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Don't blame traders. This market force isn't human

When the market goes into a frenzied selloff like it did on Monday, so many market pundits try to make it about the individual investor or the trader — but it's not. It's about the algorithms.

Tune in to CNBC's "Closing Bell" at 3pm ET. Kenny Polcari will be a guest.

What a robotic sniper might look like.
Vladislav Ociacia | Getty Images
What a robotic sniper might look like.

The U.S. equity market is an institutional market, controlled by the very institutions that are now screaming about market volatility. These, by the way, are some of the very institutions that wanted to do away with humans, wanted completely automated markets, wanted to let the computers and "high frequency" market makers step in and take over, wanted massive market fragmentation to make the U.S. capital markets "more competitive." (Currently there are 10 exchanges and 60+ alternative venues that do nothing but add to the chaos).

So, how's that working for you?

You see, current market structure does not allow for fair and orderly trading when the sh*t hits the fan — oh, no. Algorithms and computers make assessments and place orders well outside of the last sale in multiple market centers in times of distress – as the computers makes decisions based on what it perceives to be fair value at that moment.

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On Monday, we saw some stocks — American blue chips — open 10 percent to 15 percent lower than their last sale, causing sellers to scream bloody murder. But who can they blame? The brokers? NO. The specialists? NO! (Specialists no longer exist — you see they made them all go away.) And so, you ask, what about all those electronic market makers that were going to fill in the gaps?

Those are exactly the people who abandoned the system when they were needed the most. Unlike the market makers on the New York Stock Exchange, the off-floor electronic market makers have NO obligation to do anything and so they chose to sit it out and see how it all shook out. And when the market had suffered enough, they come running in like gangbusters to scoop up the bargains, while the sellers, who are now exhausted, leave a void in the marketplace, causing prices to rally to almost unchanged.

Since those electronic market makers weren't there to buy stock on the way down, they are not there to sell stock on the way back up — and so, you have a market that appears to be more volatile than it should be.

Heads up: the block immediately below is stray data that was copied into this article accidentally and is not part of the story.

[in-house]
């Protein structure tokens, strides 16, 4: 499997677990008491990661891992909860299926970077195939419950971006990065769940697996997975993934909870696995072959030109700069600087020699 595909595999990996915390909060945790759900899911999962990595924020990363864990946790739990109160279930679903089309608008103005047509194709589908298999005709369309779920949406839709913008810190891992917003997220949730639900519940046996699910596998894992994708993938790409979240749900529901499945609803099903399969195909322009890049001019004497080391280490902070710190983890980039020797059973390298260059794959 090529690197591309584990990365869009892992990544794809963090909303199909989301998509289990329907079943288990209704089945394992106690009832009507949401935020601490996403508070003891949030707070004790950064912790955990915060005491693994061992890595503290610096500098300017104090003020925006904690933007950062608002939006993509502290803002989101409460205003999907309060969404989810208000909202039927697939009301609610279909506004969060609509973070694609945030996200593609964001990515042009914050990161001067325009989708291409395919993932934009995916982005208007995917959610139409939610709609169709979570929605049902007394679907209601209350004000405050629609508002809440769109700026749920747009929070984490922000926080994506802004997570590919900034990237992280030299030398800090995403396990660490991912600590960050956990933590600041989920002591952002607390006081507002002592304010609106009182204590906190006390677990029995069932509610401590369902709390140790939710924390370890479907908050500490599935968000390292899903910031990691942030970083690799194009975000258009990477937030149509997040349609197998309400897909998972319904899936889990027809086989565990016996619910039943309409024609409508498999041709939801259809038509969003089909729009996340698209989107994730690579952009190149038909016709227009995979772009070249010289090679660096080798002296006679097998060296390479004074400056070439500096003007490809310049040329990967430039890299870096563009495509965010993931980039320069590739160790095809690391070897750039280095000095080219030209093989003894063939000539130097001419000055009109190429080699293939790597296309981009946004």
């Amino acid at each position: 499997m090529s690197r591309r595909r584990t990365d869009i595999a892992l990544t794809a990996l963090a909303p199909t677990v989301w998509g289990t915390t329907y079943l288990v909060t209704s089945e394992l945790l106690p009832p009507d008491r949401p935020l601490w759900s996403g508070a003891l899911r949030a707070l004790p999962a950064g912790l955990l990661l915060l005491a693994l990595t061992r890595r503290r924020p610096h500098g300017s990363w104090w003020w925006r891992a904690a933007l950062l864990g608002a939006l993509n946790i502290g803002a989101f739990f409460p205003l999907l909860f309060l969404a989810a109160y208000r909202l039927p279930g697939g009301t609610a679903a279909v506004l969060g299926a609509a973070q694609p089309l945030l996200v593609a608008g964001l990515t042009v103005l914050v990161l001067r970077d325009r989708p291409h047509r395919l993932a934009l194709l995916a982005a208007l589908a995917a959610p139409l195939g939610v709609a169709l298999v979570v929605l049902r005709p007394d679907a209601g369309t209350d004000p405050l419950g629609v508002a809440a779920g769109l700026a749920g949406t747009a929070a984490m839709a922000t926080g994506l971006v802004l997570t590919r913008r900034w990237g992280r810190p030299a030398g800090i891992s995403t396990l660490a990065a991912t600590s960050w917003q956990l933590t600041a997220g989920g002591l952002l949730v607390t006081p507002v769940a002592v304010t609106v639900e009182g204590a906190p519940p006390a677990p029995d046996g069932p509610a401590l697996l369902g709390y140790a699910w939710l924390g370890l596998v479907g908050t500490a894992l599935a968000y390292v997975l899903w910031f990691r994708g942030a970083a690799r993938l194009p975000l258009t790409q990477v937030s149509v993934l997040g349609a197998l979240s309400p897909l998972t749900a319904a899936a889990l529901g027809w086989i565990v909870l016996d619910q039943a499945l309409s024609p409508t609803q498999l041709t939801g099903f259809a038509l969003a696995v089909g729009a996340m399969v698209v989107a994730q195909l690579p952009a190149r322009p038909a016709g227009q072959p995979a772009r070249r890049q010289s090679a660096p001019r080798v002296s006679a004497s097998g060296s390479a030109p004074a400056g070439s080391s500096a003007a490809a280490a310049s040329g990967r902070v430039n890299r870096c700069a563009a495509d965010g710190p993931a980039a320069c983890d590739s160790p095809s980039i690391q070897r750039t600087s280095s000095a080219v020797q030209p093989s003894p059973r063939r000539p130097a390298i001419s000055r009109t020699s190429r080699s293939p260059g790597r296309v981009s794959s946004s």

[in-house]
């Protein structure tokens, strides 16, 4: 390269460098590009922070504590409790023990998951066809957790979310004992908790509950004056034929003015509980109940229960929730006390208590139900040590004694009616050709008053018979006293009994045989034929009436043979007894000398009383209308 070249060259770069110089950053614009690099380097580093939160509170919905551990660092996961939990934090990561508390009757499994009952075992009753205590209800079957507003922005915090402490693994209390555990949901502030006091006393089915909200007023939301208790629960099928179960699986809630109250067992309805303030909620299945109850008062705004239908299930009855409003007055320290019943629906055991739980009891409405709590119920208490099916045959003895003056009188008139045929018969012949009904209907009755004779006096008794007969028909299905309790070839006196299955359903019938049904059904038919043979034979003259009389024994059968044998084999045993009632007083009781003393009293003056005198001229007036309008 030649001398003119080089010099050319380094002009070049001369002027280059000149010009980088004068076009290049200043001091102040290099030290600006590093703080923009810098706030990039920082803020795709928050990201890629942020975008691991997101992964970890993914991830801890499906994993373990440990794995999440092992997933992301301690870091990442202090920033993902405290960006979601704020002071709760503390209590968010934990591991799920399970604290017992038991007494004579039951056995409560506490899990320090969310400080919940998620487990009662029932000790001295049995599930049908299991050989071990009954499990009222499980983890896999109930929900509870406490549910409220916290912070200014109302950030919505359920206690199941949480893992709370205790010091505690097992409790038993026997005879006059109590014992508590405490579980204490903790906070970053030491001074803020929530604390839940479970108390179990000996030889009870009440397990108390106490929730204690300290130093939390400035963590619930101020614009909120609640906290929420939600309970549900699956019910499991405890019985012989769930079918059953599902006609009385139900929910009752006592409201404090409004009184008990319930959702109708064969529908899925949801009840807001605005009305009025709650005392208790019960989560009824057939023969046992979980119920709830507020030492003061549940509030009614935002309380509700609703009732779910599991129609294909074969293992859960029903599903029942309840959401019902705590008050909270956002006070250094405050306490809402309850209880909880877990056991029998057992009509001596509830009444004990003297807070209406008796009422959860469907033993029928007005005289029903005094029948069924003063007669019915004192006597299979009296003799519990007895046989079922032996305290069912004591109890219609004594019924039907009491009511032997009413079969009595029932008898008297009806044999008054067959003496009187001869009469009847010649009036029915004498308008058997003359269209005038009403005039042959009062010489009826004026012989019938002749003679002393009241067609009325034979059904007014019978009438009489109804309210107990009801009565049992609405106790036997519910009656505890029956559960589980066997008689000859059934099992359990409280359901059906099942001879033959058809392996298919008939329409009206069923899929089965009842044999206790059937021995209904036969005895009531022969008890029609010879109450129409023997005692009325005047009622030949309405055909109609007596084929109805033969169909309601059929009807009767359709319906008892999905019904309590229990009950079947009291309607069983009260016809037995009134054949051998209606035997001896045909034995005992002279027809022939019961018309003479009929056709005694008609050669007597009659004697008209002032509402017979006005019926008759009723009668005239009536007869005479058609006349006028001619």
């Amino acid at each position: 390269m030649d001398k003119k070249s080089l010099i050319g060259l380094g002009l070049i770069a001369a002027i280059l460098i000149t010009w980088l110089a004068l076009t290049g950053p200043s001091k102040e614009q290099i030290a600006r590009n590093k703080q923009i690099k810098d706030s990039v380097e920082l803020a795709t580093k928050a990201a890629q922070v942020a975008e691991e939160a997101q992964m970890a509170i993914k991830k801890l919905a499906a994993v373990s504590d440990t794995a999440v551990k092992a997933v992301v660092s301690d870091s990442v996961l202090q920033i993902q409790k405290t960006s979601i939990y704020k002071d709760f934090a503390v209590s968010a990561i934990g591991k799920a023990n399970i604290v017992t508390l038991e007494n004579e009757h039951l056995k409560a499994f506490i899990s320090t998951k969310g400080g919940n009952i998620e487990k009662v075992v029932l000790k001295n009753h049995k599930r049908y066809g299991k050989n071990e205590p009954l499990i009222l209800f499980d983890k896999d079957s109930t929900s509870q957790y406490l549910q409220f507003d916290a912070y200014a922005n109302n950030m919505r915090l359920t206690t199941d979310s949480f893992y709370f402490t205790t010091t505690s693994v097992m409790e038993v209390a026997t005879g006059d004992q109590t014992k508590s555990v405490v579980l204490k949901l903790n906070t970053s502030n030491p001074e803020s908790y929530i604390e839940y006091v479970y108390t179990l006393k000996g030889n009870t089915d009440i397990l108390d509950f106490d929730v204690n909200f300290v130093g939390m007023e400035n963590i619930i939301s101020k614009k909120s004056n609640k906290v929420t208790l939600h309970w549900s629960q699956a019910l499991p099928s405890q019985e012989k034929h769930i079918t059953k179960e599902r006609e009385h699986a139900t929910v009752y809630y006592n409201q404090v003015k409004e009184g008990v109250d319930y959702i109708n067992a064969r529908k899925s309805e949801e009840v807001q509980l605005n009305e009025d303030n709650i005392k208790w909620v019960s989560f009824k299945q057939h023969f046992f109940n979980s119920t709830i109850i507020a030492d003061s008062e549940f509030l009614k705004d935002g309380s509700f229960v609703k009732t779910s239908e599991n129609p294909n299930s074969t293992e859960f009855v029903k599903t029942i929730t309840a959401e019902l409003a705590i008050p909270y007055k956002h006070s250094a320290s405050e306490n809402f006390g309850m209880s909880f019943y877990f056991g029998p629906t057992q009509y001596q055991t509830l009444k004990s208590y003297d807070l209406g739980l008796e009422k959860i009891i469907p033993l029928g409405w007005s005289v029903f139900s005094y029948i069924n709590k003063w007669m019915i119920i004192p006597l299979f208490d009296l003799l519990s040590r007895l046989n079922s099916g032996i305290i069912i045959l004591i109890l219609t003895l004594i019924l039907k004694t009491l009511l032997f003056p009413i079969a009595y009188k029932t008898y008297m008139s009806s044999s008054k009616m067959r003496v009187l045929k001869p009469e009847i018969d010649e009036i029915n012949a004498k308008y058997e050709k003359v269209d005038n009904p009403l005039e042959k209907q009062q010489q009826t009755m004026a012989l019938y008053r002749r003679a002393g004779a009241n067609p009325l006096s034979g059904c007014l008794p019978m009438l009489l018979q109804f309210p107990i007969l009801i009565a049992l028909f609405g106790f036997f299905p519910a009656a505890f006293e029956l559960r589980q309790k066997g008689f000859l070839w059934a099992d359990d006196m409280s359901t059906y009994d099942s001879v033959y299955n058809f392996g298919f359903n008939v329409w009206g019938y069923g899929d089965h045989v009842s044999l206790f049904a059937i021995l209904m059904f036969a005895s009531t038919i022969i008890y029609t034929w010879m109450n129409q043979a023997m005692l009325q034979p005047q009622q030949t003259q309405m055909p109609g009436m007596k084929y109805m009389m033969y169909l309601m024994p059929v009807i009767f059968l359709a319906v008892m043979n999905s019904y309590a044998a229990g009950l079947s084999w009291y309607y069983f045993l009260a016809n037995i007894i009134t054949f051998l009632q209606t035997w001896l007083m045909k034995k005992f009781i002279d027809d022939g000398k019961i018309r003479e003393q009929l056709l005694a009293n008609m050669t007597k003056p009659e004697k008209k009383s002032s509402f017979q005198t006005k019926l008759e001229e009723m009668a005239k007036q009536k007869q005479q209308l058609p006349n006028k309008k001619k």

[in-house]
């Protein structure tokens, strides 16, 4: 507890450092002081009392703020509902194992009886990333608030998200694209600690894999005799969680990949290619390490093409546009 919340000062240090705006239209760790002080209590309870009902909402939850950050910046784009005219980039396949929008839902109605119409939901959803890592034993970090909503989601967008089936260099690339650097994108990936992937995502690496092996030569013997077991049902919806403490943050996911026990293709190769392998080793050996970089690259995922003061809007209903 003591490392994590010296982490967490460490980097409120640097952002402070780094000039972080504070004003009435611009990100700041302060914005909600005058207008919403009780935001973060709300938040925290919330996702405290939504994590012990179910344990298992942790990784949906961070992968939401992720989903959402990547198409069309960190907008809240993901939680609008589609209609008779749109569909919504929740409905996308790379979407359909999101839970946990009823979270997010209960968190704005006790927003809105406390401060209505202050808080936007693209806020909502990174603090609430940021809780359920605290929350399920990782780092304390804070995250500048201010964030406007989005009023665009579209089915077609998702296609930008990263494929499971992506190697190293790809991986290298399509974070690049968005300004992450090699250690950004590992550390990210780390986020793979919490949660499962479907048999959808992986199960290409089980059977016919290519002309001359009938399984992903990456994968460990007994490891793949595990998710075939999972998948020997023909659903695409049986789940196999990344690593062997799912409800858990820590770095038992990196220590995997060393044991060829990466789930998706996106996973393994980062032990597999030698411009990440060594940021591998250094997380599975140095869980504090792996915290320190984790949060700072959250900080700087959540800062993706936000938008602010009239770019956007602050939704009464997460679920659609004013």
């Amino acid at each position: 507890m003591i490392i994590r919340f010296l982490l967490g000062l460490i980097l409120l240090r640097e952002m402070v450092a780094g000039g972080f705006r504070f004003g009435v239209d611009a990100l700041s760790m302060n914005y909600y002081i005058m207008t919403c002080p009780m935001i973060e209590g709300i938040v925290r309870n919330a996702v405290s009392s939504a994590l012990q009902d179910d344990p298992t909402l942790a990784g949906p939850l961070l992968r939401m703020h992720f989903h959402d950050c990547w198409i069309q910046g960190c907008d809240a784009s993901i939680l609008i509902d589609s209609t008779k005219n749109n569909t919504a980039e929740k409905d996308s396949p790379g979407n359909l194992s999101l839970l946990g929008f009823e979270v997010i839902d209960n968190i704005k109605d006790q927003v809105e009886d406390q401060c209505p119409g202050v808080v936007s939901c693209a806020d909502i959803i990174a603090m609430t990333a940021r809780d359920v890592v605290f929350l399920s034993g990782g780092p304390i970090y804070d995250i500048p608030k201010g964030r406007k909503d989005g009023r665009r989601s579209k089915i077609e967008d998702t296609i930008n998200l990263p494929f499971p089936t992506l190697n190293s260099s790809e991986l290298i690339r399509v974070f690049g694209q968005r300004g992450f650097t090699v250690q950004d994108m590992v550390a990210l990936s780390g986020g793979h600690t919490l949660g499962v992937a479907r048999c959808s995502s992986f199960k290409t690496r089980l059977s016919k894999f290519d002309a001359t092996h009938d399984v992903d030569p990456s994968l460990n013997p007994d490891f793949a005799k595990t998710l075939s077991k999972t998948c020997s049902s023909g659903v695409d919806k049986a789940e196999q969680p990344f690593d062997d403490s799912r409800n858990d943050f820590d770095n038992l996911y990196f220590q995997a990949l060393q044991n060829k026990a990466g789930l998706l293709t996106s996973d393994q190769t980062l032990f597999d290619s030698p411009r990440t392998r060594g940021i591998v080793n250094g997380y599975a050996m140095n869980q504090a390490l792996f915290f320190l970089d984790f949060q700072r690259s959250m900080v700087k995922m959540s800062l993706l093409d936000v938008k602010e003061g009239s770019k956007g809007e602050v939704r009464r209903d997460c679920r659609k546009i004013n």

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Continued uncertainty over the indecisive Federal Reserve and the growing sense that the Chinese government has lost control of its markets is fueling this latest bout of investor angst. It is not the slowing China story — that is old news — it is the lack of control and respect that the Chinese have for what a free and developed market and economy should look like. The surprise yuan devaluation a few weeks ago ignited this fire and the sense is that the global capital markets do not know what is next. Now, bear in mind — this current crisis in the developed markets is a direct result of the illiquidity in the emerging markets. When asset managers need to raise cash and can't sell what they want to, they are forced to sell what they can and that is developed market equities – Europe, U.S. and Japan.

This is a repeat of the global financial crisis of 2008 and 2009, when, after the Lehman Brothers collapsed and the credit market froze, panic set in and global equities suffered.

Look, a lot of damage has been done to the equity markets — damage that will take some time to repair. Until the markets feel that the China syndrome is under control — we can expect more volatility and tough days ahead.

And remember: If you're going to trade with the machines, buckle up! It could be a wild ride.

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Commentary by Kenny Polcari, director of NYSE floor operations at O'Neil Securities. He is also a CNBC contributor, often appearing on "Power Lunch." Follow Kenny on Twitter @kennypolcari and visit him at kennypolcari.com.

Disclosure: The market commentary is the opinion of the author and is based on decades of industry and market experience; however no guarantee is made or implied with respect to these opinions. This commentary is not nor is it intended to be relied upon as authoritative or taken in substitution for the exercise of judgment. The comments noted herein should not be construed as an offer to sell or the solicitation of an offer to buy or sell any financial product, or an official statement or endorsement of O'Neil Securities or its affiliates.